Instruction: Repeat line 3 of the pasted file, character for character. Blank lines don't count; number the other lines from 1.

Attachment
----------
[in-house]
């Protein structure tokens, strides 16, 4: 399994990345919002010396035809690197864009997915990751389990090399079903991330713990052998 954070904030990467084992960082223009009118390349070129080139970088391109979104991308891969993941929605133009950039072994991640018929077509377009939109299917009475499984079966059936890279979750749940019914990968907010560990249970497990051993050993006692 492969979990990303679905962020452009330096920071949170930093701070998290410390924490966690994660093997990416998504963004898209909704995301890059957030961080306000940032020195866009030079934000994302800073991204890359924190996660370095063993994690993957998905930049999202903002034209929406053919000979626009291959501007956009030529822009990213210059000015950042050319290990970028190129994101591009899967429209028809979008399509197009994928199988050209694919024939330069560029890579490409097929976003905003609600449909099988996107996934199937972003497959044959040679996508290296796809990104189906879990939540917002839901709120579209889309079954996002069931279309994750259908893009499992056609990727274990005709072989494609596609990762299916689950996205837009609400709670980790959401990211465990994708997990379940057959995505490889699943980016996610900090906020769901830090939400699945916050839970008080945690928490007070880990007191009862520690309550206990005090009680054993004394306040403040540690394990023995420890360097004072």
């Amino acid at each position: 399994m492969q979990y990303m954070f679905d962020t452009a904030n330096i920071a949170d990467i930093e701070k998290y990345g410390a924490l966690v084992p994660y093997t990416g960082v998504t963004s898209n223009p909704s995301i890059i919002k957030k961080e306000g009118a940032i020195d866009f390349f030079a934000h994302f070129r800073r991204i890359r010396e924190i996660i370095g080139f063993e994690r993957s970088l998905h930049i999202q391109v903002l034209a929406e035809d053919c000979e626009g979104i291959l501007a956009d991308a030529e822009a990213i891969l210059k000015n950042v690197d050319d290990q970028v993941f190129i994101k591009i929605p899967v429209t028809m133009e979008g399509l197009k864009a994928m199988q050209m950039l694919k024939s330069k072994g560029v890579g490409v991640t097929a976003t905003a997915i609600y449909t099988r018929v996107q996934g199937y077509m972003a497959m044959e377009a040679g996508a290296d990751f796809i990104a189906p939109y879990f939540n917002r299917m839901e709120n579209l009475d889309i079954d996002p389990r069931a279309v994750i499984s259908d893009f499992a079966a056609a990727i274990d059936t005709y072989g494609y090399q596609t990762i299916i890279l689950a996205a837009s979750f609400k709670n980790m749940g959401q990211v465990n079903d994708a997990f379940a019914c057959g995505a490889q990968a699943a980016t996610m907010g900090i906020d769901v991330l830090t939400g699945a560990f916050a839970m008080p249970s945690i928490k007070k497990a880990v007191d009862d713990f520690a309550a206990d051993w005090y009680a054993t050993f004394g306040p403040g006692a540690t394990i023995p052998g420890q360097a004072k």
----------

């Amino acid at each position: 399994m492969q979990y990303m954070f679905d962020t452009a904030n330096i920071a949170d990467i930093e701070k998290y990345g410390a924490l966690v084992p994660y093997t990416g960082v998504t963004s898209n223009p909704s995301i890059i919002k957030k961080e306000g009118a940032i020195d866009f390349f030079a934000h994302f070129r800073r991204i890359r010396e924190i996660i370095g080139f063993e994690r993957s970088l998905h930049i999202q391109v903002l034209a929406e035809d053919c000979e626009g979104i291959l501007a956009d991308a030529e822009a990213i891969l210059k000015n950042v690197d050319d290990q970028v993941f190129i994101k591009i929605p899967v429209t028809m133009e979008g399509l197009k864009a994928m199988q050209m950039l694919k024939s330069k072994g560029v890579g490409v991640t097929a976003t905003a997915i609600y449909t099988r018929v996107q996934g199937y077509m972003a497959m044959e377009a040679g996508a290296d990751f796809i990104a189906p939109y879990f939540n917002r299917m839901e709120n579209l009475d889309i079954d996002p389990r069931a279309v994750i499984s259908d893009f499992a079966a056609a990727i274990d059936t005709y072989g494609y090399q596609t990762i299916i890279l689950a996205a837009s979750f609400k709670n980790m749940g959401q990211v465990n079903d994708a997990f379940a019914c057959g995505a490889q990968a699943a980016t996610m907010g900090i906020d769901v991330l830090t939400g699945a560990f916050a839970m008080p249970s945690i928490k007070k497990a880990v007191d009862d713990f520690a309550a206990d051993w005090y009680a054993t050993f004394g306040p403040g006692a540690t394990i023995p052998g420890q360097a004072k």